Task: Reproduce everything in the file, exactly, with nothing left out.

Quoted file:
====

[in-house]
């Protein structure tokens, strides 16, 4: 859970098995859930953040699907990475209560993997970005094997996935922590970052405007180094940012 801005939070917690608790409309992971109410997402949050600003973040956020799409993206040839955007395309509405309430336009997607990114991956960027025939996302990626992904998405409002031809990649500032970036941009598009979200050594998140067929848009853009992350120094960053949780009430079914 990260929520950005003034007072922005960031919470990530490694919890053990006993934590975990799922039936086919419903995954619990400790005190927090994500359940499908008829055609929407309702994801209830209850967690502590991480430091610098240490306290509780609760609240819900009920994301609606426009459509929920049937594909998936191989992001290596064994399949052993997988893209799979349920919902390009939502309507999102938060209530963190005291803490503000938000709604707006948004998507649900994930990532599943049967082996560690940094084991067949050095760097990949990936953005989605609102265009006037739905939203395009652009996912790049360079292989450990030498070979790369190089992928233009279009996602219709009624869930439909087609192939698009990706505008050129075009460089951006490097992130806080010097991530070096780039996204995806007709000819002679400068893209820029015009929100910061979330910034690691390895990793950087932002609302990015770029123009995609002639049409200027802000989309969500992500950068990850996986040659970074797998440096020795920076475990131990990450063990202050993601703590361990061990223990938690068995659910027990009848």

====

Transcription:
[in-house]
């Protein structure tokens, strides 16, 4: 859970098995859930953040699907990475209560993997970005094997996935922590970052405007180094940012 801005939070917690608790409309992971109410997402949050600003973040956020799409993206040839955007395309509405309430336009997607990114991956960027025939996302990626992904998405409002031809990649500032970036941009598009979200050594998140067929848009853009992350120094960053949780009430079914 990260929520950005003034007072922005960031919470990530490694919890053990006993934590975990799922039936086919419903995954619990400790005190927090994500359940499908008829055609929407309702994801209830209850967690502590991480430091610098240490306290509780609760609240819900009920994301609606426009459509929920049937594909998936191989992001290596064994399949052993997988893209799979349920919902390009939502309507999102938060209530963190005291803490503000938000709604707006948004998507649900994930990532599943049967082996560690940094084991067949050095760097990949990936953005989605609102265009006037739905939203395009652009996912790049360079292989450990030498070979790369190089992928233009279009996602219709009624869930439909087609192939698009990706505008050129075009460089951006490097992130806080010097991530070096780039996204995806007709000819002679400068893209820029015009929100910061979330910034690691390895990793950087932002609302990015770029123009995609002639049409200027802000989309969500992500950068990850996986040659970074797998440096020795920076475990131990990450063990202050993601703590361990061990223990938690068995659910027990009848």